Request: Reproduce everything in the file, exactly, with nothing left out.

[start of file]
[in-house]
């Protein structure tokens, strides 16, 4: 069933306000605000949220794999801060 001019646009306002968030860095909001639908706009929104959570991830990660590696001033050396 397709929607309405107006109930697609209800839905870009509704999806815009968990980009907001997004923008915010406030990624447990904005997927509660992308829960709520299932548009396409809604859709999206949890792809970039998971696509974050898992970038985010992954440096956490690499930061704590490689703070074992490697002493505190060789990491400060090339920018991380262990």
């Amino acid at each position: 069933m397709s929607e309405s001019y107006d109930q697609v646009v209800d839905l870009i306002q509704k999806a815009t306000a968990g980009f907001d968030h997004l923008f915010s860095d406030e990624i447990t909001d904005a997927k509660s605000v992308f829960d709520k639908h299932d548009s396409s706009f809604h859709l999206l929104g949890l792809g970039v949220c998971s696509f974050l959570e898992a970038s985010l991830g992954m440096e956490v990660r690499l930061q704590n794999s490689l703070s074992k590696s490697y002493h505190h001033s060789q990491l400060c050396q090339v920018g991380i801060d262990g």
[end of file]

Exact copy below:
[in-house]
């Protein structure tokens, strides 16, 4: 069933306000605000949220794999801060 001019646009306002968030860095909001639908706009929104959570991830990660590696001033050396 397709929607309405107006109930697609209800839905870009509704999806815009968990980009907001997004923008915010406030990624447990904005997927509660992308829960709520299932548009396409809604859709999206949890792809970039998971696509974050898992970038985010992954440096956490690499930061704590490689703070074992490697002493505190060789990491400060090339920018991380262990």
């Amino acid at each position: 069933m397709s929607e309405s001019y107006d109930q697609v646009v209800d839905l870009i306002q509704k999806a815009t306000a968990g980009f907001d968030h997004l923008f915010s860095d406030e990624i447990t909001d904005a997927k509660s605000v992308f829960d709520k639908h299932d548009s396409s706009f809604h859709l999206l929104g949890l792809g970039v949220c998971s696509f974050l959570e898992a970038s985010l991830g992954m440096e956490v990660r690499l930061q704590n794999s490689l703070s074992k590696s490697y002493h505190h001033s060789q990491l400060c050396q090339v920018g991380i801060d262990g």